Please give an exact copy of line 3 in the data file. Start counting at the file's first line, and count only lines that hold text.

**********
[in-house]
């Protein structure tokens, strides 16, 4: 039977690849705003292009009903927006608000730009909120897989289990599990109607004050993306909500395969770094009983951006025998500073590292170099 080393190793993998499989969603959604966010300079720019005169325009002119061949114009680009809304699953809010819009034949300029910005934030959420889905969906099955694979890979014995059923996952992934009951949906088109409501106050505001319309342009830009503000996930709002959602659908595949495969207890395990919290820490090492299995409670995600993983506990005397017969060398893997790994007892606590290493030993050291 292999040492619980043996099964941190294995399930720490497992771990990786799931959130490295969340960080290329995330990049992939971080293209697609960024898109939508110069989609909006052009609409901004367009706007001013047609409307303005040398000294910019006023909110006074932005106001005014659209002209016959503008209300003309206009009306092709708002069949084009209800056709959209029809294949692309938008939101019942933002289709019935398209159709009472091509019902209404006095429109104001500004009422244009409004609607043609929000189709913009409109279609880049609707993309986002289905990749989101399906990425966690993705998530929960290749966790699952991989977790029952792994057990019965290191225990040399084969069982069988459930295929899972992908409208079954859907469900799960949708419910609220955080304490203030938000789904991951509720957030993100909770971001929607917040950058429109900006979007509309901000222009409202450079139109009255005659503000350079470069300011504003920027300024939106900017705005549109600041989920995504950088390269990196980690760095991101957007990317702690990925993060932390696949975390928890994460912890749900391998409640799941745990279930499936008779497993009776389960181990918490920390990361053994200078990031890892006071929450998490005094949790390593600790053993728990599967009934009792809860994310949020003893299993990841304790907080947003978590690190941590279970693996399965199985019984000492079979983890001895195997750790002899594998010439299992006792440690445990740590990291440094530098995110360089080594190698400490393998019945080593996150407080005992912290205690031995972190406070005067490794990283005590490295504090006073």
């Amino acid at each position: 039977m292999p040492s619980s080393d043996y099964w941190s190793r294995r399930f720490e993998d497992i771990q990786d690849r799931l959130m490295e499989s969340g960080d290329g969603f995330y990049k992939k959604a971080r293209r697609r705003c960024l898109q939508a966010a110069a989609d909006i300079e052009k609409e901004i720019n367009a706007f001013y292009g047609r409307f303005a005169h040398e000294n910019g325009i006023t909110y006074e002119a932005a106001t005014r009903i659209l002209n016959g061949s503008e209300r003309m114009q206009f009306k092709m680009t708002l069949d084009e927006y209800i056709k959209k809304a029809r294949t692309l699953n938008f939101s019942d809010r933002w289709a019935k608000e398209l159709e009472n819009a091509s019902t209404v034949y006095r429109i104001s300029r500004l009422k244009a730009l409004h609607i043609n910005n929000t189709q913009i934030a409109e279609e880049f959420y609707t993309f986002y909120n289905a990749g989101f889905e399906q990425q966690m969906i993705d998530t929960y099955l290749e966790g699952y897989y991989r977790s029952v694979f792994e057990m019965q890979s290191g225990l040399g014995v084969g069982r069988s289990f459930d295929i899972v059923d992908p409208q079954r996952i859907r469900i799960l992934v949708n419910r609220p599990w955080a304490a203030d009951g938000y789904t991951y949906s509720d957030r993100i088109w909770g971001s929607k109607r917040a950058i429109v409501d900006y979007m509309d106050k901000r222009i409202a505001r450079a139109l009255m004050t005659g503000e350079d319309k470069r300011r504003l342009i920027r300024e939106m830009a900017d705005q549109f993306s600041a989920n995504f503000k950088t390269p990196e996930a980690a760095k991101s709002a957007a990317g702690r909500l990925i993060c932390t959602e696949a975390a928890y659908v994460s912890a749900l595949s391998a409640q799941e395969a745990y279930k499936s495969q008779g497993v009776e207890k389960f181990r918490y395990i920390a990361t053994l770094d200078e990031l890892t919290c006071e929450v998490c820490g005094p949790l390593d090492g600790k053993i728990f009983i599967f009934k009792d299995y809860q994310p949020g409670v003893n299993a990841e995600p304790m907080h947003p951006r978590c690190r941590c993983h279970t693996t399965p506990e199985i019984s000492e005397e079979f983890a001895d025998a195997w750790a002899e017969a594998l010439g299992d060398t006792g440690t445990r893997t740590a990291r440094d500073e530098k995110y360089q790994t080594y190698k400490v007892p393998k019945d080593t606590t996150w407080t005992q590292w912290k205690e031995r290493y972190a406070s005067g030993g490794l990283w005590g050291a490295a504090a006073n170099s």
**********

């Amino acid at each position: 039977m292999p040492s619980s080393d043996y099964w941190s190793r294995r399930f720490e993998d497992i771990q990786d690849r799931l959130m490295e499989s969340g960080d290329g969603f995330y990049k992939k959604a971080r293209r697609r705003c960024l898109q939508a966010a110069a989609d909006i300079e052009k609409e901004i720019n367009a706007f001013y292009g047609r409307f303005a005169h040398e000294n910019g325009i006023t909110y006074e002119a932005a106001t005014r009903i659209l002209n016959g061949s503008e209300r003309m114009q206009f009306k092709m680009t708002l069949d084009e927006y209800i056709k959209k809304a029809r294949t692309l699953n938008f939101s019942d809010r933002w289709a019935k608000e398209l159709e009472n819009a091509s019902t209404v034949y006095r429109i104001s300029r500004l009422k244009a730009l409004h609607i043609n910005n929000t189709q913009i934030a409109e279609e880049f959420y609707t993309f986002y909120n289905a990749g989101f889905e399906q990425q966690m969906i993705d998530t929960y099955l290749e966790g699952y897989y991989r977790s029952v694979f792994e057990m019965q890979s290191g225990l040399g014995v084969g069982r069988s289990f459930d295929i899972v059923d992908p409208q079954r996952i859907r469900i799960l992934v949708n419910r609220p599990w955080a304490a203030d009951g938000y789904t991951y949906s509720d957030r993100i088109w909770g971001s929607k109607r917040a950058i429109v409501d900006y979007m509309d106050k901000r222009i409202a505001r450079a139109l009255m004050t005659g503000e350079d319309k470069r300011r504003l342009i920027r300024e939106m830009a900017d705005q549109f993306s600041a989920n995504f503000k950088t390269p990196e996930a980690a760095k991101s709002a957007a990317g702690r909500l990925i993060c932390t959602e696949a975390a928890y659908v994460s912890a749900l595949s391998a409640q799941e395969a745990y279930k499936s495969q008779g497993v009776e207890k389960f181990r918490y395990i920390a990361t053994l770094d200078e990031l890892t919290c006071e929450v998490c820490g005094p949790l390593d090492g600790k053993i728990f009983i599967f009934k009792d299995y809860q994310p949020g409670v003893n299993a990841e995600p304790m907080h947003p951006r978590c690190r941590c993983h279970t693996t399965p506990e199985i019984s000492e005397e079979f983890a001895d025998a195997w750790a002899e017969a594998l010439g299992d060398t006792g440690t445990r893997t740590a990291r440094d500073e530098k995110y360089q790994t080594y190698k400490v007892p393998k019945d080593t606590t996150w407080t005992q590292w912290k205690e031995r290493y972190a406070s005067g030993g490794l990283w005590g050291a490295a504090a006073n170099s």